For reference, our hypothetical trader could have theoretically bought an ITM long 09 AUG 13 755 XEO call for $8.50 at the same time. That call would have had a delta of 84.26. When I was trading directionally with long calls or puts, I preferred options with deltas that had an absolute value at or above 70, so they at least moved somewhat in concert with the underlying's price action.

That day, Friday, August 2, the OEX continued higher after the trade entry, climbing to a close of 765.70 before beginning a several-day drop that was going to take it back below that 20-ema. Yet, if the price movement is not too big, the credit spread seller can still profit. Price action doesn't have to go in the "right" direction in order to profit: it just can't go too far in the wrong direction. Did it go too far in the wrong direction this time?

Although the OEX headed down off of Friday's closing high, by early morning, Monday, August 5, the bullish credit-spread trade showed a theoretical profit of $42.50, including round-trip commissions.

Theoretical Position as of 9:40 am ET, Monday, August 5:

What was the 09 Aug 13 755 call worth when the credit spread reached that profit? Remember that the OEX had continued higher Friday afternoon, after entry, so that Monday's pullback hadn't yet taken the OEX back below the entry point. The mid-point of the call's price was $10.05. The call had benefitted from further gains on Friday, after the call was priced that Friday morning, and that benefit had overcome any weekend-related time decay. By Tuesday morning, however, with the sold credit spread still showing a profit, although a lesser profit, the 755 call's value had begun dipping well beneath the entry price. By 10:30 that Tuesday morning, the 755 sported a midprice of only $5.60, a 34 percent loss of the original $8.50 value, while the sold credit spread still showed a $12.50 profit after commissions both ways.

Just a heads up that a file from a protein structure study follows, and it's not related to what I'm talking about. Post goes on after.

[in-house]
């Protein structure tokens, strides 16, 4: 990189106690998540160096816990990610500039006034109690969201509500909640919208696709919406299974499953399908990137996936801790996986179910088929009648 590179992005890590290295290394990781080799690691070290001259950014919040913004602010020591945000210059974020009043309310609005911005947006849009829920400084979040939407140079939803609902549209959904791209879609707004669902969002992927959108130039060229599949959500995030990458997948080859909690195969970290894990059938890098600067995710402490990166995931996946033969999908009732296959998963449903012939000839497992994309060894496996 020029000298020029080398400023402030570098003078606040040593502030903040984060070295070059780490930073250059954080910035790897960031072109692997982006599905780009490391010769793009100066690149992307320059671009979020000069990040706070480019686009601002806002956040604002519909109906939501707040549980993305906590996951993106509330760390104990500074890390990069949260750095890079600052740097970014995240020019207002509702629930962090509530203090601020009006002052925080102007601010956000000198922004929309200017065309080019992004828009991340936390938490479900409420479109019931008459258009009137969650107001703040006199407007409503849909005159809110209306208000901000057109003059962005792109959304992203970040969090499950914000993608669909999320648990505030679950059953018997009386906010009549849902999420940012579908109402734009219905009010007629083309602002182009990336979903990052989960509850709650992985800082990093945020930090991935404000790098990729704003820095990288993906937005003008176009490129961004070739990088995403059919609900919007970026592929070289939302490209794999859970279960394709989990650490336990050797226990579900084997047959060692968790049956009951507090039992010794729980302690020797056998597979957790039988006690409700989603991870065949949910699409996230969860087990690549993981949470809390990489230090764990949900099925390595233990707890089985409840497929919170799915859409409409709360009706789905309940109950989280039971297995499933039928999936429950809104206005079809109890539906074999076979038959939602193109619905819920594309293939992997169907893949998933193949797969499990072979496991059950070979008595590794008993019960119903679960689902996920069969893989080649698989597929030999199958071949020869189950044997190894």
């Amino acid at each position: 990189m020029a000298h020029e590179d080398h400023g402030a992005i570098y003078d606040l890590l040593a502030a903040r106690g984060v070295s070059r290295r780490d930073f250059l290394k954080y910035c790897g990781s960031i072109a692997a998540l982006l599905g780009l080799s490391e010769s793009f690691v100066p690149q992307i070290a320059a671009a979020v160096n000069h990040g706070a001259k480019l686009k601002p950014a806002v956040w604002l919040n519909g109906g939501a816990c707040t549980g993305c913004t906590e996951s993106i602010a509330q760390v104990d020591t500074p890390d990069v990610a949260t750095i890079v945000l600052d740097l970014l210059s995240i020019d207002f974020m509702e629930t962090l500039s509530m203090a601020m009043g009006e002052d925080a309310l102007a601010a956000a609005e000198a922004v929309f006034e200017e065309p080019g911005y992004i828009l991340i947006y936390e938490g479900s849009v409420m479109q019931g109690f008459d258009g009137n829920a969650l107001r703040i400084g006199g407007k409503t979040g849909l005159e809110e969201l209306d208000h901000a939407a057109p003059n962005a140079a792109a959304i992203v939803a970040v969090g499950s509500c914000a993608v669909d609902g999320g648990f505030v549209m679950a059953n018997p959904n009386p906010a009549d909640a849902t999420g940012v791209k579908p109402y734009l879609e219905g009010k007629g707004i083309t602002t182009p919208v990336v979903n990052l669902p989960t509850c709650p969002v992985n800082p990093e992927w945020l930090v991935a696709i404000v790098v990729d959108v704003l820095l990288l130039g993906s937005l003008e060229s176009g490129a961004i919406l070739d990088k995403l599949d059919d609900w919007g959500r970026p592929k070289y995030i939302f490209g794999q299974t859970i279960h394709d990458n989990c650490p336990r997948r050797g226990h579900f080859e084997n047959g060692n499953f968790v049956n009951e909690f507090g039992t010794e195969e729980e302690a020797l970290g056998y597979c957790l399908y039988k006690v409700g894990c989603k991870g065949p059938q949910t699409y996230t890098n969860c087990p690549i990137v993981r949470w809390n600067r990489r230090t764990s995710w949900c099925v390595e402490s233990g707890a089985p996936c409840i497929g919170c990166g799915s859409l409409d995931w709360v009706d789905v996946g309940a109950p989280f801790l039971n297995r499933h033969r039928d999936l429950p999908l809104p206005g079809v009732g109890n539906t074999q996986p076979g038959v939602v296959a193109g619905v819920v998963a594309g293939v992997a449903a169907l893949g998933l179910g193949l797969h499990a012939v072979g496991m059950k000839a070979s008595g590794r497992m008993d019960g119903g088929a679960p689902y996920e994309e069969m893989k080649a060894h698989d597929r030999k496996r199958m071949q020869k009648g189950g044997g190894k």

Especially if a trader fails to practice sound trade management of the type Dot always counsels or if a Flash Crash type situation hits, it's possible to lose big when selling credit spreads. The credit spread mentioned could have lost far more than the potential income it brings in, as is made visible in both the expiration and "today" profit-and-loss lines to the left side of the chart. However, over a short adverse price movement, the credit spread can produce profit. The long call or put depends price movement in the right direction that is sharp enough to overcome the option's decay. Obviously, the long put or call has the potential to make more money than a spread, with the spread's capped profit. However, that long call or put is not going to make money if there's any adverse movement from the entry price and is even going to lose money if it doesn't move far enough in the right direction to pay for the time decay of the extrinsic value in the option's price.

Choosing a bearish/bullish benchmark such as a moving average or trendline isn't rocket science, but it can be a reliable trade decision-maker that is worth backtesting. You may want to add it to your trading repertoire if you like the results. Be sure to check Dot's suggestions and results, too, including her suggestions for trade management. Those suggestions often include a decision not to enter short-term directional trades when uncertainty appears high.

Whatever your decision, trade management can't be ignored, ever, when selling credit spreads. That trade management should always include a long consideration of the size of the trade. I'm an old fuddy duddy who believes that what "can't" happen will indeed sometimes happen. That's likely one of the reasons that Dot keeps her suggested trade size small. Keep the risk--the maximum that it's possible to lose and not just what you plan as your maximum loss--in mind when employing credit spreads. Never let that amount be more than you can afford to lose and still keep trading.

Linda Piazza